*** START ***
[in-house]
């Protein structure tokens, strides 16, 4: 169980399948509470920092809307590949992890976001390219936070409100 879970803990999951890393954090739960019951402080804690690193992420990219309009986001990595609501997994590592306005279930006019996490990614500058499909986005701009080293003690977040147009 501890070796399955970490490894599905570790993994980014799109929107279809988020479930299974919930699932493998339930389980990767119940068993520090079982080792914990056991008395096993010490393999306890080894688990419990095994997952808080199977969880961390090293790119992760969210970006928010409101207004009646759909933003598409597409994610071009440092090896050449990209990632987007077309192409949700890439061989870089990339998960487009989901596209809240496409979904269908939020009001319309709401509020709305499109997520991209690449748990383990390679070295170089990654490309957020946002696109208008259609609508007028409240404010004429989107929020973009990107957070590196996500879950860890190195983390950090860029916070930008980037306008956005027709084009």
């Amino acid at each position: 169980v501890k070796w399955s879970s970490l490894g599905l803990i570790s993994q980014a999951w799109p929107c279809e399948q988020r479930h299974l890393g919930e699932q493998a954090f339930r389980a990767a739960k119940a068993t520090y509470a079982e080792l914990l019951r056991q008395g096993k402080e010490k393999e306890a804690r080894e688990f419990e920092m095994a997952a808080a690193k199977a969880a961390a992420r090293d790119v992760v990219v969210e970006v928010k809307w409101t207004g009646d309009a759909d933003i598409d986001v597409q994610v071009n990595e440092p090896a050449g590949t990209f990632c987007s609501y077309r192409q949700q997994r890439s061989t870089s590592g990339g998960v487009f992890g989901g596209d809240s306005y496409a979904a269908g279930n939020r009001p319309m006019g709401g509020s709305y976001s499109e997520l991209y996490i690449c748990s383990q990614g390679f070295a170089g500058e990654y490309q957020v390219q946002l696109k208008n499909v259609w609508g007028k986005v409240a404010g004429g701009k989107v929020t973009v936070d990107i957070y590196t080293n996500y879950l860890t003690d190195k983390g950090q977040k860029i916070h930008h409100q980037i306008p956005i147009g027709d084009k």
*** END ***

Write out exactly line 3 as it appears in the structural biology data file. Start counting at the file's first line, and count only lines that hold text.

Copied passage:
């Amino acid at each position: 169980v501890k070796w399955s879970s970490l490894g599905l803990i570790s993994q980014a999951w799109p929107c279809e399948q988020r479930h299974l890393g919930e699932q493998a954090f339930r389980a990767a739960k119940a068993t520090y509470a079982e080792l914990l019951r056991q008395g096993k402080e010490k393999e306890a804690r080894e688990f419990e920092m095994a997952a808080a690193k199977a969880a961390a992420r090293d790119v992760v990219v969210e970006v928010k809307w409101t207004g009646d309009a759909d933003i598409d986001v597409q994610v071009n990595e440092p090896a050449g590949t990209f990632c987007s609501y077309r192409q949700q997994r890439s061989t870089s590592g990339g998960v487009f992890g989901g596209d809240s306005y496409a979904a269908g279930n939020r009001p319309m006019g709401g509020s709305y976001s499109e997520l991209y996490i690449c748990s383990q990614g390679f070295a170089g500058e990654y490309q957020v390219q946002l696109k208008n499909v259609w609508g007028k986005v409240a404010g004429g701009k989107v929020t973009v936070d990107i957070y590196t080293n996500y879950l860890t003690d190195k983390g950090q977040k860029i916070h930008h409100q980037i306008p956005i147009g027709d084009k």